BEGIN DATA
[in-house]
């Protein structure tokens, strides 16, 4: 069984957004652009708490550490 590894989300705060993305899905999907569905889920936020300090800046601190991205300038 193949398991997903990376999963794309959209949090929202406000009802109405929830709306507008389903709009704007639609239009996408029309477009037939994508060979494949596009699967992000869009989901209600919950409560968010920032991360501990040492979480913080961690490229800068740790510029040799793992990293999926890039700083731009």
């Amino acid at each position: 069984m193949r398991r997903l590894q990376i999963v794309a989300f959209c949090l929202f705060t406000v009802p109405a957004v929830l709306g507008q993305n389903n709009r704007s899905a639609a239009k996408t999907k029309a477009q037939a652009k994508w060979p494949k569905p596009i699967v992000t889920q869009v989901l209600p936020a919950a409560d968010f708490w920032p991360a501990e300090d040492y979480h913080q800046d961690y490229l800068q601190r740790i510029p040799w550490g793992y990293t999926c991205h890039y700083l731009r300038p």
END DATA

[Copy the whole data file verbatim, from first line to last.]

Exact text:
[in-house]
């Protein structure tokens, strides 16, 4: 069984957004652009708490550490 590894989300705060993305899905999907569905889920936020300090800046601190991205300038 193949398991997903990376999963794309959209949090929202406000009802109405929830709306507008389903709009704007639609239009996408029309477009037939994508060979494949596009699967992000869009989901209600919950409560968010920032991360501990040492979480913080961690490229800068740790510029040799793992990293999926890039700083731009």
């Amino acid at each position: 069984m193949r398991r997903l590894q990376i999963v794309a989300f959209c949090l929202f705060t406000v009802p109405a957004v929830l709306g507008q993305n389903n709009r704007s899905a639609a239009k996408t999907k029309a477009q037939a652009k994508w060979p494949k569905p596009i699967v992000t889920q869009v989901l209600p936020a919950a409560d968010f708490w920032p991360a501990e300090d040492y979480h913080q800046d961690y490229l800068q601190r740790i510029p040799w550490g793992y990293t999926c991205h890039y700083l731009r300038p």